Tobacco is dope, but it is the most innocent of the dopes and probably the enemy of the others. Especially in a pipe. Consider what happens. When we are young, at the university freshman stage, we buy pipes and puff away at them because we feel there is some connection between pipe smoking and deep thinking… and though for years we cannot think deeply, can hardly think at all, we puff and puff away, always looking vaguely like deep thinkers, until at last a little thought comes creeping through, nothing very original, nothing very penetrating, but still – thought.
Listening to a friend describe how he’d stopped smoking cigarettes by using the NLP Swish technique (make a picture in the mind of yourself smoking (get the taste & feeling of it) then separately, maybe higher up, make a picture of yourself without the taste & smell & striding over the hills, for example, breathing pure fresh air, then keep swishing the latter image over the original one till it begins to fade away) following his process so intently, I haven’t smoked a pipe for thirty years, though I often felt I wanted to during all that time.
However, these damn bomber aeroplanes, practising international annihilation, kept up in the air for tens of thousands £££ a minute, remind me that I’m with JBP all the way.
I will wager that ninety-nine air journeys out of every hundred are really concerned with some bit of nonsense – like signing up a film star or arranging a boxing match – that could have waited for the train or the boat. Most of the people we know who are just going or have just arrived by air would do no great harm to civilisation if they never travelled at all… [The worst thing is] the sense of detachment that visits the aviator, who does not feel that the relief map and its ant-hills far below have anything to do with him. And very dangerous, in my opinion, this sense of detachment can be too. Whatever the flying man may feel, the fact remains that that relief map is so much honest earth and those ant-hills are the abiding places of our brothers and sisters.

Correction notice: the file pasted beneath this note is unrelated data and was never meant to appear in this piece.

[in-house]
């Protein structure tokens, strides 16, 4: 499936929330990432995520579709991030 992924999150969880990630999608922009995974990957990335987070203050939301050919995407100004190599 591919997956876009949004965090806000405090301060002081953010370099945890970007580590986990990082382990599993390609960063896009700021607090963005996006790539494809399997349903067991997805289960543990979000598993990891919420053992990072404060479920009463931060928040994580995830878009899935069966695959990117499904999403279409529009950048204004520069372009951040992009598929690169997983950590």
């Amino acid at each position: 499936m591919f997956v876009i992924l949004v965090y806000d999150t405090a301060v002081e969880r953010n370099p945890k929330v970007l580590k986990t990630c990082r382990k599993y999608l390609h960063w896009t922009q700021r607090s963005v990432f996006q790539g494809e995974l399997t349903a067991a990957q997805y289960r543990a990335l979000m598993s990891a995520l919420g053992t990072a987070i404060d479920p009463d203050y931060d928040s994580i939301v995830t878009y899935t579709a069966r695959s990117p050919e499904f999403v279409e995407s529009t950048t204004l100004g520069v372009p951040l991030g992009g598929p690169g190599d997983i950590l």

But it makes so much easier to bomb anthills rather than wedding parties; you don’t have to think much about crushing ants under your feet.
I do not want our rulers and statesmen to do their travelling ten thousand feet above our heads. That is no way to learn about our common humanity. They begin to take the relief-map-and-ant-hill view of us. Only very wise men are fit to be rushed through the sky in this fashion and, unfortunately, we are only producing more and more aeroplanes, not wisdom.
The Search for Wisdom
JBP says that although he has other obligations that keep him very busy he has ‘a hobby like any other man, and it happens to be the search for wisdom. I look for it as other men look for rare birds… Again, though the world stands more in need of wisdom than of clowning, which is really what the newspapers are saying every day in their heaviest black type, even now it is better to be a good clown than a bad sage. Nevertheless, you cannot prevent the clown, even when he may be shouting or beating the drum in front of the booth, from playing the sage to himself…’
What would it be like if the whole education system were dedicated to the search for wisdom? – EDUCATION FOR SAGACITY. It would, of course, require a thought-revolution, the doing away with all Power Possessors by & for whom the present pedagogy is designed. The reason why the Tories & Power Possessors want kids back at school in the middle of a pandemic is so they don’t lose profits by their missing out on being able to add up, write a letter and work a computer, essentials for the mass production of factory & office fodder, business & bomb fodder.
Priestley, dismissed by high brows as too low brow and low brows as being too high brow, has obviously got it about right. He has developed a way of understanding the need for the search for wisdom. What is it that underpins such an intelligent state of mind?